Prevent review calls for greater focus on ‘blasphemy’ accusations

Posted: Thu, 16th Feb 2023

Prevent review calls for greater focus on ‘blasphemy’ accusations

A review of the UK's Prevent counter-terrorism programme has called for increased efforts to tackle "so-called blasphemy narratives".

The independent review, led by William Shawcross, highlighted the "violence associated with accusations of blasphemy and apostasy" as an area of particular importance in countering extremism.

An improved understanding of blasphemy and its role in the wider threat posed by Islamism was amongst the review's recommendations, all of which have been accepted by the government.

The review said it was "vital" that the ideological threat of blasphemy is "proactively" addressed, due to the "serious challenge it poses to our national culture of free speech" and to public safety.

The events in Batley, Yorkshire, where a teacher had to receive police protection after he showed his class a cartoon of Mohammed during a lesson on free speech, were raised by Shawcross as being of particular concern.

Shawcross said it was "thoroughly shameful" that a teacher in a "liberal democratic society" was subject to "threats and intimidation" as a result of "allegations of blasphemy".

Shawcross noted that five months before the events in Batley, French schoolteacher Samuel Paty was murdered after similar accusations.

The review criticised what was described by a "senior Prevent practitioner" as a "lack of leadership" in response to the incident, noting that the more "robust public responses" came from outside the government. The practitioner also highlighted the absence of "a co-ordinated and connected stance".

Shawcross expressed concern that "Prevent and its local partners did not play a vocal role in response to the protests", and that the events in Batley were "precisely the type of challenge" where Prevent should direct additional resources.

The NSS raised similar concerns over the handling of the Batley affair with the Department for Education.

The cases of Muslims who have been murdered in the UK by "those citing blasphemy or apostasy as justification" were also highlighted by Shawcross.

In March 2016 Asad Shah, an Ahmadiyya Muslim shopkeeper, was murdered in Glasgow. In the same year an Imam in Rochdale, Jalal Uddin, was also murdered. Both murders were celebrated and justified by extremists on the grounds of 'blasphemy'.

The review said Prevent should regard those who legitimise blasphemy narratives and refuse to condemn violence linked to blasphemy as "part of the problem".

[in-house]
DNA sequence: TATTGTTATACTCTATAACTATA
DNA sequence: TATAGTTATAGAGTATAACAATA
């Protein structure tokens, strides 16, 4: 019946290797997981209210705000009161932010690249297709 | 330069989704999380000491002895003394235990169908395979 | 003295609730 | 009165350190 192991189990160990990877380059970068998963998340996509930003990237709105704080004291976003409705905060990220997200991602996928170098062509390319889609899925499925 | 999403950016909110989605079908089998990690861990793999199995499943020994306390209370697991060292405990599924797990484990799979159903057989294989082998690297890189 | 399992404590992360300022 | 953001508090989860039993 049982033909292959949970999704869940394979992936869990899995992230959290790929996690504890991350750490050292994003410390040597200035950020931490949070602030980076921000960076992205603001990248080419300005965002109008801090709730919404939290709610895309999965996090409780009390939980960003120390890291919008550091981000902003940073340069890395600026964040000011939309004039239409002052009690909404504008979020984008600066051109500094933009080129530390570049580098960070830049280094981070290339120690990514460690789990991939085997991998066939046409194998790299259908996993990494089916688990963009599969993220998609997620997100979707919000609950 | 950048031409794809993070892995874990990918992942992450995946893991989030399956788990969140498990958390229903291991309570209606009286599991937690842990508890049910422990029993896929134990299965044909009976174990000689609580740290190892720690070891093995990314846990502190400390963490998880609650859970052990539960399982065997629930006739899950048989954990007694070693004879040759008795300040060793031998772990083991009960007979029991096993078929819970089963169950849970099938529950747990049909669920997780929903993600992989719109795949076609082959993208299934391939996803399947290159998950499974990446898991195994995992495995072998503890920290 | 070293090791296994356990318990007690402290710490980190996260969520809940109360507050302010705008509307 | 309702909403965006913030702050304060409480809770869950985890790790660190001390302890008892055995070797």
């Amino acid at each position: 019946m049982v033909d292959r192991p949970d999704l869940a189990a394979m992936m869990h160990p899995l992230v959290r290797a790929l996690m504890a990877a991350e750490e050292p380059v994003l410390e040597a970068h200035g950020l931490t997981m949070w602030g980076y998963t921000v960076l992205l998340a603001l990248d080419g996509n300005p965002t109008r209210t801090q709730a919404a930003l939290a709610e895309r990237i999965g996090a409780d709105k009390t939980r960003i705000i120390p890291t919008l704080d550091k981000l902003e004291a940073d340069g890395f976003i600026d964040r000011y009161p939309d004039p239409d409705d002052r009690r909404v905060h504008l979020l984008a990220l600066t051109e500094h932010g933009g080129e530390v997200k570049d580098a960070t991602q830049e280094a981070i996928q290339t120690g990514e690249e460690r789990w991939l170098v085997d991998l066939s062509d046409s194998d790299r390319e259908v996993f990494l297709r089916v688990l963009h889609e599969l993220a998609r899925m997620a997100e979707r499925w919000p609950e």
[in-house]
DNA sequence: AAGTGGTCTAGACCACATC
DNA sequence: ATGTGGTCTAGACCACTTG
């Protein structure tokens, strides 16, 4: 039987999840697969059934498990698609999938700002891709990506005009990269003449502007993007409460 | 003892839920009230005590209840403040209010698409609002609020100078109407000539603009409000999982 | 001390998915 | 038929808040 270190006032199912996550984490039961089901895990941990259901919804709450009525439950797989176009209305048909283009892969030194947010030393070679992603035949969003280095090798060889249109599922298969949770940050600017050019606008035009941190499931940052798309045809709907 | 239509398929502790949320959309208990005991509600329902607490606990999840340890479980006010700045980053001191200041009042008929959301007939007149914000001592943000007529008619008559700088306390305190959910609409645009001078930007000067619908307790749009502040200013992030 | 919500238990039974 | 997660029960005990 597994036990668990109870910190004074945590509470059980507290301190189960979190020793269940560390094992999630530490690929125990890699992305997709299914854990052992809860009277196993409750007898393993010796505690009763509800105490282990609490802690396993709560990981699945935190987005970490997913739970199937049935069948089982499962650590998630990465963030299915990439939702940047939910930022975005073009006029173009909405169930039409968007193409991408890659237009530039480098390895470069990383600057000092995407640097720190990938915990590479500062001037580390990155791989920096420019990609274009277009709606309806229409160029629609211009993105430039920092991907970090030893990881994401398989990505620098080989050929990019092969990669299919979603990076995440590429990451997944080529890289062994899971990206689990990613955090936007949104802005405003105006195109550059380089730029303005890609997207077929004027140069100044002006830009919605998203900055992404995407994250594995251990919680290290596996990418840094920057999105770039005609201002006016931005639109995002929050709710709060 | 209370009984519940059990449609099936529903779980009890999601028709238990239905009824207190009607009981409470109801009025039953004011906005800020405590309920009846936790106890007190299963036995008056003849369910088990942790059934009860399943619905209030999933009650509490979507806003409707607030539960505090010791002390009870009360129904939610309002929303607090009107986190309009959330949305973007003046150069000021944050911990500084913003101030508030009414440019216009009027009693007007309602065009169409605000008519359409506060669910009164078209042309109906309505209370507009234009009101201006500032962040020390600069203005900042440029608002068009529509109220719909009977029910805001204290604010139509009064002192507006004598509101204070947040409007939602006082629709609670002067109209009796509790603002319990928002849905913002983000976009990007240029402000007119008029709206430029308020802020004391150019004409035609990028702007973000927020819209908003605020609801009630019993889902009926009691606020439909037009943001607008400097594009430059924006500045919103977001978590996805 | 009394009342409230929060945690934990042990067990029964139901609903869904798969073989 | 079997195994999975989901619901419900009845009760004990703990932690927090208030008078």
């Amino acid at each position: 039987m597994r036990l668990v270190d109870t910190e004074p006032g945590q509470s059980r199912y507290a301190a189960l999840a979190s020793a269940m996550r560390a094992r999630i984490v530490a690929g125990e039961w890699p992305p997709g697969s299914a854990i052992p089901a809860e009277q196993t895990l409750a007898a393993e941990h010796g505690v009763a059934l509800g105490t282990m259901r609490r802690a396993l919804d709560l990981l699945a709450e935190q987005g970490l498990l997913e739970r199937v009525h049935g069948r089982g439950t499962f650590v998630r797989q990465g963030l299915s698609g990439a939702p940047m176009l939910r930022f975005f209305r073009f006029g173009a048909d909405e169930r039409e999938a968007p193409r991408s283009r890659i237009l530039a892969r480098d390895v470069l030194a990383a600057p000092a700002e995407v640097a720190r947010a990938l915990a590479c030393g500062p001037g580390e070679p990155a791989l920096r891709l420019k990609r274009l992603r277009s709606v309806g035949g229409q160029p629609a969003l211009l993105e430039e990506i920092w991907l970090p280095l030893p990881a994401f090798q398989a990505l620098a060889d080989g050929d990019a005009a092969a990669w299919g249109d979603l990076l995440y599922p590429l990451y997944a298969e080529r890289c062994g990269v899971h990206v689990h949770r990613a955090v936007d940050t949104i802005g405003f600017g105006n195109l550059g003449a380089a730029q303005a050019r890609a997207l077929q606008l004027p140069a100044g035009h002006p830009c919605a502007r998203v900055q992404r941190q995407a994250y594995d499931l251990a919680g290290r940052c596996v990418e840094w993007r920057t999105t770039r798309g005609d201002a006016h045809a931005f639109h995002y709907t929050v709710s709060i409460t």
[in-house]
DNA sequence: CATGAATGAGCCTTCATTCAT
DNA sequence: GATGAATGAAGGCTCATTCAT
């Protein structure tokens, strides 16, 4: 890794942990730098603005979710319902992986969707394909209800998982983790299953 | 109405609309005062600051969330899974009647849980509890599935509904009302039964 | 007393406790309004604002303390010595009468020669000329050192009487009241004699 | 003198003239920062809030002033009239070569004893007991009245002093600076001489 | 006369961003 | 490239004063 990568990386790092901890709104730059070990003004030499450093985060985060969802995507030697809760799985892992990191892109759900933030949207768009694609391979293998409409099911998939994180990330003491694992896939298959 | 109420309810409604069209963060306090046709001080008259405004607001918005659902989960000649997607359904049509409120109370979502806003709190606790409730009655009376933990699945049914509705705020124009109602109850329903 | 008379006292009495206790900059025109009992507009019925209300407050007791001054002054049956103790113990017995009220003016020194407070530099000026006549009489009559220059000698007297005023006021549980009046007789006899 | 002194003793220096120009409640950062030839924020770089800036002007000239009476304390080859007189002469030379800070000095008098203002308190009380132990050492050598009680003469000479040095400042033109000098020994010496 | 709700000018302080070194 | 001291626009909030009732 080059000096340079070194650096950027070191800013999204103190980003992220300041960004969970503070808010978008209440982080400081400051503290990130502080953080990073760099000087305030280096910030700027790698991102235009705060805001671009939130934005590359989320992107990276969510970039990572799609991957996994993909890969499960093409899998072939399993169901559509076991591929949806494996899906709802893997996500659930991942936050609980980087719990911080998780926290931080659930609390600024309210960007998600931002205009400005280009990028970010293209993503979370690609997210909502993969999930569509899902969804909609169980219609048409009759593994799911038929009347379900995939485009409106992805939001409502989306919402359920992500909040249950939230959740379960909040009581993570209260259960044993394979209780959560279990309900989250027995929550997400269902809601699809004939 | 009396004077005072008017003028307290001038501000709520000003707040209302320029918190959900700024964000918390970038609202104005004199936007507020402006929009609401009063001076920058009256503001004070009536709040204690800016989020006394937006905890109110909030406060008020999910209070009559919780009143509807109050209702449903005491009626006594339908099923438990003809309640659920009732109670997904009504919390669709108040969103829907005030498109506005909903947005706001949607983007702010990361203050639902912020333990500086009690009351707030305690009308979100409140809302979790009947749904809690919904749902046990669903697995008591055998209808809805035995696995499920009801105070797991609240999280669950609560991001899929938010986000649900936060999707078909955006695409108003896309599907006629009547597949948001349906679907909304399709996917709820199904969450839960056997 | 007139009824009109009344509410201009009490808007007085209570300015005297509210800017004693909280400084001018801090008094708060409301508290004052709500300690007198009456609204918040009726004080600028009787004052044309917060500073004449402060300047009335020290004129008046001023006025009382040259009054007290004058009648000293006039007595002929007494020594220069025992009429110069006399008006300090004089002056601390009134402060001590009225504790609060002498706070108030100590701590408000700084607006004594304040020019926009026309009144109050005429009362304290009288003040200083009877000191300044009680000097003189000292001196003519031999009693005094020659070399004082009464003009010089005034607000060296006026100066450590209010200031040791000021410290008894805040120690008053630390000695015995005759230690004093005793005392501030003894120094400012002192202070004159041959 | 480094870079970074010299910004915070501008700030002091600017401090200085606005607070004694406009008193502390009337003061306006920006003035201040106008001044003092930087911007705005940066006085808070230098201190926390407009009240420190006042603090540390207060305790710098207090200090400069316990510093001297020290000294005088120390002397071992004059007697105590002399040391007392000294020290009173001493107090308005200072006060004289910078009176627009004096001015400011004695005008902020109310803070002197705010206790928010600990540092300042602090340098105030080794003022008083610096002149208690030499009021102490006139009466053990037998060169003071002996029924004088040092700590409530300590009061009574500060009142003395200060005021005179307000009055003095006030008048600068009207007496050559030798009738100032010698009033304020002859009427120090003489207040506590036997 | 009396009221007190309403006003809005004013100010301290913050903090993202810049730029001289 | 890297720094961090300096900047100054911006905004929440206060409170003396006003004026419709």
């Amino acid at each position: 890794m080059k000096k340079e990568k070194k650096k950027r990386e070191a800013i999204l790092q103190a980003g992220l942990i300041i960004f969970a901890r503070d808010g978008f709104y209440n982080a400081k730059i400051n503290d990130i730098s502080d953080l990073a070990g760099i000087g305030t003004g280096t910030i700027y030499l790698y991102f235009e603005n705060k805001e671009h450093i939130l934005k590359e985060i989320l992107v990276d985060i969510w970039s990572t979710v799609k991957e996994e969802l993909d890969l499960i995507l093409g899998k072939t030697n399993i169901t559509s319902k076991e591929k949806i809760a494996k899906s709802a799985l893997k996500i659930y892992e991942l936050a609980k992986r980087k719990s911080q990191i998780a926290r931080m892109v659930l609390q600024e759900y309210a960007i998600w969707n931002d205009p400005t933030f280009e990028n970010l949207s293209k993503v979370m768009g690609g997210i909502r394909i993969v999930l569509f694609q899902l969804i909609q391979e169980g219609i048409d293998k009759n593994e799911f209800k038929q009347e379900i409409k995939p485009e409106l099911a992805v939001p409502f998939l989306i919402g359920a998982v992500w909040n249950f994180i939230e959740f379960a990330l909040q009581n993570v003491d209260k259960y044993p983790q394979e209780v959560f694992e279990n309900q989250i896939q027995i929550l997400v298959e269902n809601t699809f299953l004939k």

Government funding of extremism

Shawcross also said the government should not fund or engage with groups or individuals linked to instances of extremism..

The report revealed the government had directly funded organisations which promoted extremist narratives.

One Islamist organisation linked to the Iranian regime, the Islamic Human Rights Commission Trust, received £10,000 of public money as support provided to local businesses during the pandemic.

The organisation is a registered UK charity.

The review also highlighted how other registered charities are listed as "terrorist groups by key international allies". These include Interpal, which despite being a Specially Designated Global Terrorist group in the United States enjoys charitable status in the UK.

The report said Interpal had held fundraising events with the Nottingham Islam Information Point (NIIP). NIIP has been endorsed by Asad Fazil, the CEO of an organisation funded by Prevent.

The report also recommended retaining the terminology currently used to describe Islamist and Far-Right ideology. It rejected the criticisms of groups such as the National Association of Muslim Police, who have argued terms such as 'Islamist' contribute towards 'Islamophobic' sentiments.

NSS: 'Greater attention on blasphemy accusations welcome'

Jack Rivington, campaigns officer at the National Secular Society, said: "The Shawcross review's recommendation for an increased focus on tackling 'blasphemy' narratives is welcome.

"As well as the risk they pose to wider society, such narratives are also utilised by fundamentalists to threaten members of their own religious communities.

"Disappointingly, all too often political and public figures have been complicit with the deliberate tactic of equating so-called 'blasphemy' with racism or 'Islamophobia'. This undermines free speech and the freedom of religious belief.

"A robust defence of free speech at the forefront of efforts to counter extremism, though overdue, is therefore a positive step".

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